BlockCrushr drops suit inculpative ConsenSys of stealing its IP

By Clark

ConsenSys delineated the case’s conclusion as highlighting “the worth of sharply combatting meritless claims.”

Canadian blockchain startup BlockCrushr has agreed to drop an intellectual property (IP) suit against early backer, Ethereum-focused software package engineering firm, ConsenSys.

The two companies filed a joint agreement to dismiss the case on July 27 with the deal’s terms prohibiting BlockCrushr from trying to pursue the matter in future.

ConsenSys has characterised the agreement as a success for its position, stating: “BlockCrushr has discharged the suit with prejudice once review of the proof provided in discovery established that BlockCrushr’s claims were entirely while merit.”

ConsenSys’ lead counsel, Tibor Nagy, added:

“This is a very important and complete success for ConsenSys and illustrates the worth of aggressively combating meritless claims.”

Filed in July 2020, the suit claimed ConsenSys launched its “Daisy Payments” revenant payments platform the day before BlockCrushr had planned to bring its own product to market in June 2019.

BlockCrushr had received a $100,000 investment from ConsenSys and was admitted into its Tachyon accelerator program. The startup alleged that ConsenSys used trade secrets gleaned through the program to front-run its own product to promote before BlockCrushr.

BlockCrushr claimed that “every facet of its promoting, financial, technical and regulative strategy” was shared with ConsenSys throughout the Tachyon program, as well as “the source code and proprietary technical answer to its revenant payments platform.”

While IP enforcement has been seen as different to crypto’s core attribute of decentralized open source development, intellectual property matters have emerged as a progressively stock.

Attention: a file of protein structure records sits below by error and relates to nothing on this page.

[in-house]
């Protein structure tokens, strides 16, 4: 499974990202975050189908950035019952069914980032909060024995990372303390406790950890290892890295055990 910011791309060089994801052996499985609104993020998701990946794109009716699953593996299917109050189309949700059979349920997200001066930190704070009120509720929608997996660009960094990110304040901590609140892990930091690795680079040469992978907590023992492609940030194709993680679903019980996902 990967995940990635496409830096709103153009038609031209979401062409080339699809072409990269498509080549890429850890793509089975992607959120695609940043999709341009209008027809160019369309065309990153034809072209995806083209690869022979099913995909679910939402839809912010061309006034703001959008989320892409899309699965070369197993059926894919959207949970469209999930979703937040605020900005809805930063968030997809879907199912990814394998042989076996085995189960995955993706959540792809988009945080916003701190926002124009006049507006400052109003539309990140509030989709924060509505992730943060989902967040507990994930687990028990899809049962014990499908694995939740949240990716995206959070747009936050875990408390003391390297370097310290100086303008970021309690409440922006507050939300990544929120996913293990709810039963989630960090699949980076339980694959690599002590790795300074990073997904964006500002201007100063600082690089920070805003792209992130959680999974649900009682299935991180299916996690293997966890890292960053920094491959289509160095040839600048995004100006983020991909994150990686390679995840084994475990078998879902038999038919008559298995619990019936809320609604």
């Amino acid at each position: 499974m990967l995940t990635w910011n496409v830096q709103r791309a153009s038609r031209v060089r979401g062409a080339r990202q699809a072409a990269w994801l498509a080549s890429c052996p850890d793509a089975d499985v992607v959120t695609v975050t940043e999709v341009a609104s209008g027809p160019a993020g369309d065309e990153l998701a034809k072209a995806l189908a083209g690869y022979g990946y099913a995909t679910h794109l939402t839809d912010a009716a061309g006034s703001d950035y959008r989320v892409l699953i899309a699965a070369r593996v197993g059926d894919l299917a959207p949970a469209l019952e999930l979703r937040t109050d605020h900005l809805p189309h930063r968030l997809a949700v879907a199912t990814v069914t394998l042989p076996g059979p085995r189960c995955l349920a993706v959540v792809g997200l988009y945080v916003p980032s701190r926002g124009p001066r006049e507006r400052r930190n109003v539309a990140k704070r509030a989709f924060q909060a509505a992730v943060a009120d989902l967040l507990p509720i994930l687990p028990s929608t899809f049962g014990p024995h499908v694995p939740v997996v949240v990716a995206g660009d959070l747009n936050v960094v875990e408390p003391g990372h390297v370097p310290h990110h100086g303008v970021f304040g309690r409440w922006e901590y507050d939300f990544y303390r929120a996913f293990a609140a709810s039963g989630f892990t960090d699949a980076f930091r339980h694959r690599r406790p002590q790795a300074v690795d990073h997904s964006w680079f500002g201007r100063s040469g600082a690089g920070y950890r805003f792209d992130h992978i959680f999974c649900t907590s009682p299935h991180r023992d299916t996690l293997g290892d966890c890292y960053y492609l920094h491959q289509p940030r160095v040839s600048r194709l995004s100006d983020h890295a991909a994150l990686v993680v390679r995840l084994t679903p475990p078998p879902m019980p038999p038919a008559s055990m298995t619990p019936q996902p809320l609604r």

In June, major decentralized finance protocol Curve saw a proposal denote to its governance forums advocating that it ought to move to guard its software package license and spread profits from IP enforcement tokenholders.

In addition to protecting its position within the market, the post’s author declared IP can profit Curve by reducing competition for bug bounty payments and worker enlisting pertinent to its code.

In launching its extremely anticipated v3 iteration, leading decentralized exchange Uniswap introduced a “business supply license” into its code to guard against the unauthorized business use of its code “for up to 2 years.” The move was supposed to stop clones from showing, once SushiSwap and different rival DEXes forked its v2 code and launched lamia attacks designed to siphon away Uniswap’s liquidity throughout the DeFi summer of 2020.

Attempts by the infamous self-proclaimed Satoshi Nakamoto, Craig Wright, to stop websites from hosting the Bitcoin Whitepaper have attracted widespread pushback from the crypto community. Wright has additionally kicked off a campaign to secure as several patents as he will.

In April, the Square-led Cryptocurrency Open Patent Alliance (COPA) launched a suit requesting the U.K supreme court to declare that Craig Wright doesn’t have copyright possession over the Bitcoin Whitepaper.


Head of the technology.

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